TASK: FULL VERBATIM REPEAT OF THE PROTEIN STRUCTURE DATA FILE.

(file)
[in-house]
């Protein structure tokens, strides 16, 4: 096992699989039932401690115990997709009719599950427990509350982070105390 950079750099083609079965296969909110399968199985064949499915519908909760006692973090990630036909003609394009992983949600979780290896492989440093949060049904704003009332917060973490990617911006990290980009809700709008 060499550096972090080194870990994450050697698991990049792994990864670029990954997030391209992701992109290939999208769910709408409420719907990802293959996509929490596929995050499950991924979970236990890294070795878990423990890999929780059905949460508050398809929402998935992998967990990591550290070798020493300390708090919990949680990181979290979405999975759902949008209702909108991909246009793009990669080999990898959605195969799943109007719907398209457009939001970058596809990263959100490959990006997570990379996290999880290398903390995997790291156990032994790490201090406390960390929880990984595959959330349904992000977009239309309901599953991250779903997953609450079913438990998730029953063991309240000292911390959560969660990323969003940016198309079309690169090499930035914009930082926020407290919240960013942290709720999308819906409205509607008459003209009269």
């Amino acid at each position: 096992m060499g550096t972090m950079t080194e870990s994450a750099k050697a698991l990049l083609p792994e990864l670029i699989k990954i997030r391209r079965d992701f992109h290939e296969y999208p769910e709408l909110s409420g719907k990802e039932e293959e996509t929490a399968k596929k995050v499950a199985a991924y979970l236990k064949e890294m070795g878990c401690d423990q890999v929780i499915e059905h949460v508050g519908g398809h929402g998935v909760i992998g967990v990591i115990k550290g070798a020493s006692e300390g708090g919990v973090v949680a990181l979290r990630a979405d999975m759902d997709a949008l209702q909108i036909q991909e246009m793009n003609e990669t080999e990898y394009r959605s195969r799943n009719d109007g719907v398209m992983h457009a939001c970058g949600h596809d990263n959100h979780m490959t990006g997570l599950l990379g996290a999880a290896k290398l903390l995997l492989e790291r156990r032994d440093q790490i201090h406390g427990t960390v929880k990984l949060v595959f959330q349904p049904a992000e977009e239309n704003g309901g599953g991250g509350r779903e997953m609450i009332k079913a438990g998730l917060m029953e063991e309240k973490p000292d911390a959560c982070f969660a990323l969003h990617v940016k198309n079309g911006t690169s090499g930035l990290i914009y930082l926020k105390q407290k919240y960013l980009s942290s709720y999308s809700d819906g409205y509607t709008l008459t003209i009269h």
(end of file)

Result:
[in-house]
């Protein structure tokens, strides 16, 4: 096992699989039932401690115990997709009719599950427990509350982070105390 950079750099083609079965296969909110399968199985064949499915519908909760006692973090990630036909003609394009992983949600979780290896492989440093949060049904704003009332917060973490990617911006990290980009809700709008 060499550096972090080194870990994450050697698991990049792994990864670029990954997030391209992701992109290939999208769910709408409420719907990802293959996509929490596929995050499950991924979970236990890294070795878990423990890999929780059905949460508050398809929402998935992998967990990591550290070798020493300390708090919990949680990181979290979405999975759902949008209702909108991909246009793009990669080999990898959605195969799943109007719907398209457009939001970058596809990263959100490959990006997570990379996290999880290398903390995997790291156990032994790490201090406390960390929880990984595959959330349904992000977009239309309901599953991250779903997953609450079913438990998730029953063991309240000292911390959560969660990323969003940016198309079309690169090499930035914009930082926020407290919240960013942290709720999308819906409205509607008459003209009269």
């Amino acid at each position: 096992m060499g550096t972090m950079t080194e870990s994450a750099k050697a698991l990049l083609p792994e990864l670029i699989k990954i997030r391209r079965d992701f992109h290939e296969y999208p769910e709408l909110s409420g719907k990802e039932e293959e996509t929490a399968k596929k995050v499950a199985a991924y979970l236990k064949e890294m070795g878990c401690d423990q890999v929780i499915e059905h949460v508050g519908g398809h929402g998935v909760i992998g967990v990591i115990k550290g070798a020493s006692e300390g708090g919990v973090v949680a990181l979290r990630a979405d999975m759902d997709a949008l209702q909108i036909q991909e246009m793009n003609e990669t080999e990898y394009r959605s195969r799943n009719d109007g719907v398209m992983h457009a939001c970058g949600h596809d990263n959100h979780m490959t990006g997570l599950l990379g996290a999880a290896k290398l903390l995997l492989e790291r156990r032994d440093q790490i201090h406390g427990t960390v929880k990984l949060v595959f959330q349904p049904a992000e977009e239309n704003g309901g599953g991250g509350r779903e997953m609450i009332k079913a438990g998730l917060m029953e063991e309240k973490p000292d911390a959560c982070f969660a990323l969003h990617v940016k198309n079309g911006t690169s090499g930035l990290i914009y930082l926020k105390q407290k919240y960013l980009s942290s709720y999308s809700d819906g409205y509607t709008l008459t003209i009269h």